Global Topic

From W3C Wiki
Jump to: navigation, search

Thoughts about making W3C more global

This page gathers some thoughts about making W3C more glocal, in order to make W3C easier to participate, especially from Asian participants. This page is initially edited by Judy Zhu (Alibaba).

Objectives

  • Make W3C more global.
  • Make W3C easier to participate, especially from Asian participants.

Conference Calls

  • Issues:
    • Conference calls are inconvenient for Asian participants, usually late at night (and worse for New Zealand)
    • Sending web page links to IRC channel is not as helpful for many as sharing a screen. For others, it is better because it allows them to read at their own pace. (It helps when material is available in advance).
    • W3C's webex system sometimes has audio quality too poor for effective participation.
  • Proposals:
    • Change conference call time to GMT 13:00 or 14:00, which is widely accepted time for international SDOs.
      • Problem: This can be a time that is bad for most active participants.
    • Rotate conference call times.
      • This is easier to forget. Given the wide availability of calendar tools which can handle time-zone calculations reasonably well, that seems surmountable.
      • If people only attend the most comfortable time for them, this risks concentrating the real work in one rotation. Instead of helping people that further excludes them.
    • Use modern tools for conference calls, e.g. WebEx, Gotomeeting, to be able to share screens.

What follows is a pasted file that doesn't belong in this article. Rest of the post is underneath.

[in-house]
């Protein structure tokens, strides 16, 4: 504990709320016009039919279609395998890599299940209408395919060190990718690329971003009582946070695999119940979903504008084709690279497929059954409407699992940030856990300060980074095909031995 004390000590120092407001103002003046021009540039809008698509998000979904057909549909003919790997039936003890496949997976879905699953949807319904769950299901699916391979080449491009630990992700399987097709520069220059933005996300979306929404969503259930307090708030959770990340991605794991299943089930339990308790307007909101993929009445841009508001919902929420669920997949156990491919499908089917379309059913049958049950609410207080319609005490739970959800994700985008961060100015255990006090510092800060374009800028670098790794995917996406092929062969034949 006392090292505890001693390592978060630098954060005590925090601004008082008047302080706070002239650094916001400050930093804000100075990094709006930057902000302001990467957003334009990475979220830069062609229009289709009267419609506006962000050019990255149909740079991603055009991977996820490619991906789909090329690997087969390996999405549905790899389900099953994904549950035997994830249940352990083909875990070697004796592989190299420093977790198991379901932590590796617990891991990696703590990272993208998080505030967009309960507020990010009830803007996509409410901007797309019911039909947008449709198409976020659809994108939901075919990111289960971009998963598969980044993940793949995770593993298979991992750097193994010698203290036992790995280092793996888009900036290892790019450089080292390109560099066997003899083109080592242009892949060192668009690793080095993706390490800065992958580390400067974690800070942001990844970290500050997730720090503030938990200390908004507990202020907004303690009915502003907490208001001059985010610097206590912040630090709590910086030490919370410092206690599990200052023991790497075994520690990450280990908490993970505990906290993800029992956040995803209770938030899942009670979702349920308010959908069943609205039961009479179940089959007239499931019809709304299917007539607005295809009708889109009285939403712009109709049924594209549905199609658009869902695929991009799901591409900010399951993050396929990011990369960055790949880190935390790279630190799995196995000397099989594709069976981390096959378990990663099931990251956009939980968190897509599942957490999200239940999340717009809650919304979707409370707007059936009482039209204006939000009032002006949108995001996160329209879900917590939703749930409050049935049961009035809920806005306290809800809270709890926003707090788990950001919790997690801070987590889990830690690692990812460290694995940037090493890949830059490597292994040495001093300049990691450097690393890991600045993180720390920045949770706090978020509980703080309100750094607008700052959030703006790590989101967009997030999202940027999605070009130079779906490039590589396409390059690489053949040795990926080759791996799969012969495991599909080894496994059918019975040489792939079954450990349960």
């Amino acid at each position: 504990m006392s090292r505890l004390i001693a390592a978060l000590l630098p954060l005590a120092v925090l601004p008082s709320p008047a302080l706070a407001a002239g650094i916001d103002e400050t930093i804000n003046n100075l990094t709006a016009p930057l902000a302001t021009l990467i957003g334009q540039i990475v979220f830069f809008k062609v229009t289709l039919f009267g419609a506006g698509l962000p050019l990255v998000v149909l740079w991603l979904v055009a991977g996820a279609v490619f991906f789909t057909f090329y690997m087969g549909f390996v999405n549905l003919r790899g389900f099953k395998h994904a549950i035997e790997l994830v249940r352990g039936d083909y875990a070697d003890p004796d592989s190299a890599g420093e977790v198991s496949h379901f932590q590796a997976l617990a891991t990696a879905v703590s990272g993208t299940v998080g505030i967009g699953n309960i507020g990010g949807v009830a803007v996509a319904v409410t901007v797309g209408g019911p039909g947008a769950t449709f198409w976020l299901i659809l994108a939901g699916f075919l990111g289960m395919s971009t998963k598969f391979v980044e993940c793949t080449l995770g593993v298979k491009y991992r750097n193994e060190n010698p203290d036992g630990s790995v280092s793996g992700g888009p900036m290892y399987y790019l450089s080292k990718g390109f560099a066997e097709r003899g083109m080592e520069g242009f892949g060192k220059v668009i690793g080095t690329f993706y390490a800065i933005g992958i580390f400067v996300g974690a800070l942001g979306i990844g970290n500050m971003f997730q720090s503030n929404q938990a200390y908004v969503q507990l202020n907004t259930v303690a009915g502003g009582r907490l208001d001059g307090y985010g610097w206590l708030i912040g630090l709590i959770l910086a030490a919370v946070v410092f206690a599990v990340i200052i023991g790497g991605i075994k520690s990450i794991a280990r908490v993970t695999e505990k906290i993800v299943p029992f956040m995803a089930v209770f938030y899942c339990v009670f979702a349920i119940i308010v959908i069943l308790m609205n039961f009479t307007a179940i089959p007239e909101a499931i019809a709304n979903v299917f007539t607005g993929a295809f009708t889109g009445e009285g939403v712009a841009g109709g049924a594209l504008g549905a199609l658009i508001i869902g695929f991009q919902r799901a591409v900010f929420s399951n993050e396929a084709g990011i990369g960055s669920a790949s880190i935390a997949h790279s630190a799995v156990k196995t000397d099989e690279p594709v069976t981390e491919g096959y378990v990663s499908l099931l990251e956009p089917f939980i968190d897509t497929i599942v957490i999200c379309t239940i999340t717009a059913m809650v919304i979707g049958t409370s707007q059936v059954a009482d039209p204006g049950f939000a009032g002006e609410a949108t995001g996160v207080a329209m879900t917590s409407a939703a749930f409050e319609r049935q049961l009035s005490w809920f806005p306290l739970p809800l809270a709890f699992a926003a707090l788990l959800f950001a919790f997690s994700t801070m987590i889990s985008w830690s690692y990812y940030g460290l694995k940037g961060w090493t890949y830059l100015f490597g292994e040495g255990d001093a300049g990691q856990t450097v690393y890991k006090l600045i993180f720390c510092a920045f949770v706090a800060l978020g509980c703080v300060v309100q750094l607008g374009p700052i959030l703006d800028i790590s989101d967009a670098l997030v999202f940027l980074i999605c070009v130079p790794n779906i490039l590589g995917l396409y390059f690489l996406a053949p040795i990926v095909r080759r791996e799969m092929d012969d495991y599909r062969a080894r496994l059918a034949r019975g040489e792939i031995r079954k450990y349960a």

Motivate people to speak up

  • Why people don’t want to speak up:
    • Afraid of making mistakes;
    • Not prepared well;
    • Lack of technical background;
    • Language problem;
    • Lack of standard experience.
  • Proposals:
    • Have a big screen on the front to project the IRC channel, so people can see the live discussions from the screen.
    • Presenters can show the open issue list, and discuss them one by one, to get people involved.
    • Presenters make their objectives clear: for information, for discussion, or for decision?
    • Have active coordinators in the meeting, help people to translate if necessary.

Meeting Preparation

  • Issues:
    • Delegates are not prepared well for the meeting and can’t participate effectively.
  • Proposals:
    • Have written materials uploaded to the website beforehand.
    • Ask W3C local offices to arrange gathering ad-hoc meeting to introduce important topics.
    • Arrange newcomer training sessions in local languages depending on meeting locations.
    • Mentor initiative: have volunteers to work as mentors, 1:1 help to newcomers.
    • Language badge: each delegate can wear a badge to indicate what languages they can speak, e.g. use a blue badge to indicate: I can speak Chinese.

During the Meeting

  • Issues:
    • Language issue: some Asian participants can’t understand the discussions very well.
    • Panel discussion: difficult to follow, because it is live, and there are no materials beforehand.
  • Proposals:
    • Ask people to speak slowly, and don’t use local pronunciation or slang.
    • Chairs can help to repeat the questions or comments.
    • Use modern tools to get inputs from participants.
    • Panel discussion: it is better show the main points from each panelists beforehand.

Culture

  • Allow more diversity
    • Make leadership more global, e.g. give more chances to Asian delegates.
    • Allow people to speak other languages in case of some difficult words, e.g. in Chinese or Japanese.
    • Take it easy about the mistakes that people made.
  • Take travel into account
    • Global meeting locations.
    • Global meal styles.
      • This is important. People who are suddenly eating unusual food can find themselves feeling vaguely ill at ease, with notable impact on their ability to concentrate and contribute effectively.
    • Schedule meetings to help people stay awake - avoid long sessions (especially in theater/style with no break.
  • Global culture
    • Understand and allow different cultures.